Three things you think you knew about Veterans Day that is 100% wrong…
It’s pretty ingrained in us now. Every November eleventh, we get together with our veteran buddies and head over to Applebees (or a comparable pro-military restaurant) to celebrate with a free entrée from their select Veterans Day menu. Many of us don’t even give it much thought, as it’s really no different than any other day of the year except for the promotions and discounts. We almost end up taking the day for granted, but if you actually dig into the history of Veterans Day, it’s actually pretty enlightening in how it came to be but also how many people are completely wrong in what they think they know about Veterans Day. So here are 3 major misconceptions about Veterans Day that you can impress your friends with as you enjoy your free chocolate lava cake this upcoming Veterans Day.
FALSE FACT #1: VETERANS DAY ALWAYS FELL ON NOVEMBER 11. A Congressional Act approved in 1938, made November 11 in each year a legal holiday: "a day to be dedicated to the cause of world peace and to be thereafter celebrated and known as 'Armistice Day'." This makes sense as the “armistice” in question is the one that ended World War I and major hostilities of World War I were formally ended at the 11th hour of the 11th day of the 11th month of 1918. It wasn’t until 1954 however, that congress amended the bill from “Armistice Day” to “Veterans Day,” thereby recognizing the holiday to honor all American Veterans instead of just narrowing it down to those who served in WWI.
So it was settled. Veterans Day was suppose to be on November 11…EXCEPT the Uniform Monday Holiday Act which went into effect in 1971, mandated that Veterans Day was moved to the fourth Monday of every October. Why do you ask? Because the politicians at the time felt that tradition be damned, and this would increase travel and spending, thereby stimulating the US economy. So from 1971-1977, Americans celebrated Veterans Day in October until people came to their senses and moved the day back to November 11, in 1978.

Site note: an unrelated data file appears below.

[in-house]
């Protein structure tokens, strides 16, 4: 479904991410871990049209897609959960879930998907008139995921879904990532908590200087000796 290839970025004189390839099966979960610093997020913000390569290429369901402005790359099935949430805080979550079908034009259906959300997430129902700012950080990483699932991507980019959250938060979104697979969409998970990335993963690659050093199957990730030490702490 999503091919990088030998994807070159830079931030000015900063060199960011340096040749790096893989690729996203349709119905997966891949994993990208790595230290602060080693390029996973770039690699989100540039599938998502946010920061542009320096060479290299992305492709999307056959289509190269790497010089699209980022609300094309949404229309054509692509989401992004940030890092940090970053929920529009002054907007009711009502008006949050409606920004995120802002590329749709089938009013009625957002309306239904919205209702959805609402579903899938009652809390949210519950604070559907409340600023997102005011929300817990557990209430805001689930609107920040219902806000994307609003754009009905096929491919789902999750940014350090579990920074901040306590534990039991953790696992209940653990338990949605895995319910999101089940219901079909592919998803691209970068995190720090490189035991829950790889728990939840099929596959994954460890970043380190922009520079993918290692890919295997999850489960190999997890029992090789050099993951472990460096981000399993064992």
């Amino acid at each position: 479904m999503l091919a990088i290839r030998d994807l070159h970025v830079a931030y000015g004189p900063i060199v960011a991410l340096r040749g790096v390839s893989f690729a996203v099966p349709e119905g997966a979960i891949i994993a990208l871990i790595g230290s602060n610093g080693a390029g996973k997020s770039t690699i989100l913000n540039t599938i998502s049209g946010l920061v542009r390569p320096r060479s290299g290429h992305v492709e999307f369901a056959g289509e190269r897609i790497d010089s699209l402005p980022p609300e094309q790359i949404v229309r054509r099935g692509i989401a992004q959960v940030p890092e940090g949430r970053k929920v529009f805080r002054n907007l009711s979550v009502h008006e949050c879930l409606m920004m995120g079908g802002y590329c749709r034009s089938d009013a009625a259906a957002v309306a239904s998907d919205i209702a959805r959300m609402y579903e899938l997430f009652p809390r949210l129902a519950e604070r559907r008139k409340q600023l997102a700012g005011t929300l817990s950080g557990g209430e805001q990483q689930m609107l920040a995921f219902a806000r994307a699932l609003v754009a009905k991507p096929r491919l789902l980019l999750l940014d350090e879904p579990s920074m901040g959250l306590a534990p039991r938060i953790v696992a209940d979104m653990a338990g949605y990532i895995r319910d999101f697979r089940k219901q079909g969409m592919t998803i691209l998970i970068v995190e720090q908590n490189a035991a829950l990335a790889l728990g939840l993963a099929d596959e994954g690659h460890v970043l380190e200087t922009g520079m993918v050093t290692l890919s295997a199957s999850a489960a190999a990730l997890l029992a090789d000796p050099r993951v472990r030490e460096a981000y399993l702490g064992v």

FALSE FACT #2: PRESIDENT EISENHOWER WAS THE DRIVING FORCE BEHIND VETERANS DAY. Ok, this one’s not 100% false and Ike is technically the president who signed the bill that changed Armistice Day to Veterans Day in 1954. However the person who is considered the “Father of Veterans Day” is a WW II veteran named Raymond Weeks. Basically, Raymond experienced some shit just like everybody else who served in WW II, and when he got back home he saw that only the WW I guys were getting recognized in November and threw up a giant WTF. He fought alongside his local congressman for almost 10 years before he was able to get Ike to sign the bill into law, so if it wasn’t for Mr. Weeks none of you would be getting that free meal unless you were doing some trench warfare back during WW I.
FALSE FACT #3: VETERAN’S DAY IS SPELLED VETERAN’S DAY. Ok, this one actually blew our minds. So, there is apparently no apostrophes to be found anywhere on the bill signed by President Eisenhower converting Armistice Day to Veterans Day. That’s right, if you’ve been spelling it Veteran’s Day or Veterans’ Day, you (and us too for a while) are dead wrong. Crazy right? Now we have to go back and edit all of our old IG posts 😫
So there you have it. You are now freshly armed with some knowledge bombs, but please try not to a douche about it this upcoming Nov 11, when you correct everyone at the bar with a “IT’S VETERANS DAY YOU IGNORANT NEANDERTHALS!!!”